As scientists we are naturally also very aware of the problems that are not solved. That is what we work on every day. That is the fascinating part. Just because the main lines are solid does not mean that we should no longer expect important changes in our understanding of the climate system and that all we need are applied studies on the impacts of climate change.

It seems to me somewhat premature to invest much manpower into studying how cauliflower, leek or wine with grow within some small region of Germany, France or Luxembourg. Not only because that needs predictions at a very local scale, which are much more difficult than large-scale predictions, but also because there is still important work to do the fundamentals of climate science. I would personally mention the influence of non-climatic changes on trends in extreme weather and I would love to see a global station network making climate-quality measurements, designed to avoid introducing non-climatic changes.

Not that I would argue that we should not do any impact studies. Doing so gives a first view of where the main societal problems may lie, it helps us see where the difficulties of impact studies are and to develop the tools that are needed to make reliable impact studies and estimate the corresponding uncertainties. However, maybe we do not need to study every vegetable for every province at his stage.

The International Surface Temperature is building an open global temperature dataset with good provenance relying on volunteers and some support by NOAA. For the first time on a global scale the ISTI will validate the algorithms to remove non-climatic temperature changes. Generating the validation dataset is supported by the MetOffice, but mainly performed by volunteers. My own smaller-scale validation study was a volunteer project, with some travel funding by COST. Peter is co-chair of GRUAN, a network of climate-quality radiosondes. A rather sparse network. And governments around the world are pruning the station network, regularly destroying some of the longest series we have. I am surely bias, but I would put my priorities in the data the science is founded on and not with cauliflower.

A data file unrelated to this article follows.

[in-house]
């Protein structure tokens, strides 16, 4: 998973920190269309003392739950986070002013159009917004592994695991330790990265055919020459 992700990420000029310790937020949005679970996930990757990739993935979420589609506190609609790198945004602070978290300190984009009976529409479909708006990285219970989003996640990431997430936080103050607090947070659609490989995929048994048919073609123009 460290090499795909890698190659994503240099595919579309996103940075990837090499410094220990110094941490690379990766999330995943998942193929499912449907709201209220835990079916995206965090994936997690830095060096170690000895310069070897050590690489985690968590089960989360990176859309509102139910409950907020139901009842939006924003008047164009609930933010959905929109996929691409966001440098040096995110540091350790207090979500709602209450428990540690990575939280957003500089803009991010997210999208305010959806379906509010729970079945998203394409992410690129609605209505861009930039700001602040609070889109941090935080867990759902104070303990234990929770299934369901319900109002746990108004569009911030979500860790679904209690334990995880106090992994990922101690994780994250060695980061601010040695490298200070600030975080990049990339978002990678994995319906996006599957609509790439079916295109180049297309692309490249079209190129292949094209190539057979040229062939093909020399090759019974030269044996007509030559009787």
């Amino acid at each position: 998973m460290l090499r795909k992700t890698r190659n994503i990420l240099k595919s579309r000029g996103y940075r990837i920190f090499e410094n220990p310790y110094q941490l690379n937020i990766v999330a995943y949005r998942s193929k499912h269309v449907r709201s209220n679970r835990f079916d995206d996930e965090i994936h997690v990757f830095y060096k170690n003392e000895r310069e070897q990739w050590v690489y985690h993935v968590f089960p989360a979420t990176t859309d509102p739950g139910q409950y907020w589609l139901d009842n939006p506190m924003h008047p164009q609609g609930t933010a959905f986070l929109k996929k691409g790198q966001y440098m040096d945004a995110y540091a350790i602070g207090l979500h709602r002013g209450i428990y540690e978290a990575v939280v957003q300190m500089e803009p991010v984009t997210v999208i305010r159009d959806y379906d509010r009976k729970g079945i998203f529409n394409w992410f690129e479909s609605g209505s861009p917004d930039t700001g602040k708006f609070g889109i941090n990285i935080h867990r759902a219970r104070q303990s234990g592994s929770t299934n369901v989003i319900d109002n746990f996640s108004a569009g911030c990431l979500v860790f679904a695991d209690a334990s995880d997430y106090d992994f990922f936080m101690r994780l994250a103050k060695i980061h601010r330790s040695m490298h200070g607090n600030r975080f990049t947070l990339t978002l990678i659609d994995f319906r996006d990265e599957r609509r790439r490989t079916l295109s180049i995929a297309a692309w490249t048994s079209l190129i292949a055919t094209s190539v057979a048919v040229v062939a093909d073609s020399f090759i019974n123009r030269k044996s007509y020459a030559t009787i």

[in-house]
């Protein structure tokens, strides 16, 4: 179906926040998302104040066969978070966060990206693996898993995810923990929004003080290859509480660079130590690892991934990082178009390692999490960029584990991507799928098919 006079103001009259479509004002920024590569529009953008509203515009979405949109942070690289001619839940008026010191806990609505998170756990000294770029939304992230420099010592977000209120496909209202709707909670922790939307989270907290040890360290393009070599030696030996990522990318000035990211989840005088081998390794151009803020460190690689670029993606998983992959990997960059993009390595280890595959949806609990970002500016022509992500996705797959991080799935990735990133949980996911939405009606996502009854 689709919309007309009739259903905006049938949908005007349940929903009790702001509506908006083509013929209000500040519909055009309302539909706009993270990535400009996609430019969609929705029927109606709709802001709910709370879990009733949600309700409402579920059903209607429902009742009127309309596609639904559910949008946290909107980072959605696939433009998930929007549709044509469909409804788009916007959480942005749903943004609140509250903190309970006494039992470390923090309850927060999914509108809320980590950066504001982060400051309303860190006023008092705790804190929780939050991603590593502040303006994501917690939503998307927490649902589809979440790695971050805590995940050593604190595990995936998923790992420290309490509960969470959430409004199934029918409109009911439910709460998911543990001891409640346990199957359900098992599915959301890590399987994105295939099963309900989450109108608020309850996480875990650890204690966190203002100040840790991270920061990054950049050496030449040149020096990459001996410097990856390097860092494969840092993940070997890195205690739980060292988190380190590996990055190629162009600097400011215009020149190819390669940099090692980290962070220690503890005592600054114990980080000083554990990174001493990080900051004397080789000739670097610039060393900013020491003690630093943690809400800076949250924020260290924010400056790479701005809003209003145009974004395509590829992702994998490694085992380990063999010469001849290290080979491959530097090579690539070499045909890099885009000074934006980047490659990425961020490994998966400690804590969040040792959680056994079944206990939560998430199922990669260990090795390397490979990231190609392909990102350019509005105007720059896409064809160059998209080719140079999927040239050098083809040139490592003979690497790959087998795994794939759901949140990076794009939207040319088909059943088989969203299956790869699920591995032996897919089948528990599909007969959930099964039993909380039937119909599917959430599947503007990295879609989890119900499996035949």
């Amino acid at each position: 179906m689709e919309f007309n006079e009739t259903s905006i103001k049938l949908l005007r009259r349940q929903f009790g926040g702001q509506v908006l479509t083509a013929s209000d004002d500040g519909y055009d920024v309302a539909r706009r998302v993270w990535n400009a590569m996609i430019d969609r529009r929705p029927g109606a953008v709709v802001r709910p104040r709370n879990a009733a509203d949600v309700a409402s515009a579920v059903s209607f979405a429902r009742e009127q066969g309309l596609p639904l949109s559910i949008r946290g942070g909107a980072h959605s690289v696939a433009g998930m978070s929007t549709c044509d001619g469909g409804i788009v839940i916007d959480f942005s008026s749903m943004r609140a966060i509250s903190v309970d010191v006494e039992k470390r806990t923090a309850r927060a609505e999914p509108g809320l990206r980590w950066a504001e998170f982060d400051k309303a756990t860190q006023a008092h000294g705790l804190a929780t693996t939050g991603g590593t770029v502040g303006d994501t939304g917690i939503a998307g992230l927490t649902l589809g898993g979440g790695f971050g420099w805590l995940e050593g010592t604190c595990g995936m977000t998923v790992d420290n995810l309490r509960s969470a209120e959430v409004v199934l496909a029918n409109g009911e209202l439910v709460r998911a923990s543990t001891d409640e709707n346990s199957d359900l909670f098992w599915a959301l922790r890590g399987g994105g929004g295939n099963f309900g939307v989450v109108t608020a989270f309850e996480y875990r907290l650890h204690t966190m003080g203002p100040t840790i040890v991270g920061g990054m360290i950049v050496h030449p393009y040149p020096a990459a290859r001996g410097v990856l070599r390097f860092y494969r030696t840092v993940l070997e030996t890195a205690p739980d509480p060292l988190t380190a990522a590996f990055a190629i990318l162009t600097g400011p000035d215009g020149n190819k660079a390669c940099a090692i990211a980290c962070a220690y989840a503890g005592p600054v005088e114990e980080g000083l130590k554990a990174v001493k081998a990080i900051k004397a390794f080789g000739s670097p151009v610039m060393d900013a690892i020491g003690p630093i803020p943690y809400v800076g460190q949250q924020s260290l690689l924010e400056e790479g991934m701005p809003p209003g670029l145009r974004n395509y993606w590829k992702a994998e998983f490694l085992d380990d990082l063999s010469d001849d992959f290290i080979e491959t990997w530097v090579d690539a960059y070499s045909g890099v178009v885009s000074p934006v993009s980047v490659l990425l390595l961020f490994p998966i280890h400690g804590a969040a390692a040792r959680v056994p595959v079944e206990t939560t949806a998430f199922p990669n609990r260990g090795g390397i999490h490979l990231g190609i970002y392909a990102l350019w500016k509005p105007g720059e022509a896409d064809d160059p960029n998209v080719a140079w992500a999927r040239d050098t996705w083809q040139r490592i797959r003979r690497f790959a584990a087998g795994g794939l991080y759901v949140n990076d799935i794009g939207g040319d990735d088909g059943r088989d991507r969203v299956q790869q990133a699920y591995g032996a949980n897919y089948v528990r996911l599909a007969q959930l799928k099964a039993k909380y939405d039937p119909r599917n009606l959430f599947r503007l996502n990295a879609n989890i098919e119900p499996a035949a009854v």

Yes, it is warming, but how much, where and when. If that changes due to our better understanding, we can redo all the studies for every vegetable and province. And that is just temperature. Many more aspects of the climate are changing. And those are just examples from my field. Other climate scientists could likely make a similar list of important questions that still need to be resolved. Especially, when it comes to adaptation local skill is important and hard to get. Investing in basic science may well save a lot of money for unnecessary adaptation measures.

Perhaps Peter Thorne said it better than I have:
"If we want to make truly informed and effective adaptation and mitigation decisions it is incredibly dangerous to contend that there is a consensus on anything more than the most general abstract aspects such as that Carbon Dioxide emissions are causing warming."

Citizen and scientist

When a mitigation sceptics doubt something basic, I find it natural for a normal citizen to answer, well there is a clear consensus on this topic, that is enough for me to hold this view, convince the scientists first before bothering me as a non-expert. That is just a shorthand for: I do not want to discuss this with you, I expect this to be pure nonsense and we are not the right persons to discuss this.

I would prefer it if a scientist (in the right field) would answer by providing the evidence. This is our role in society, even if it is not the most effective strategy to convince the population there is a problem.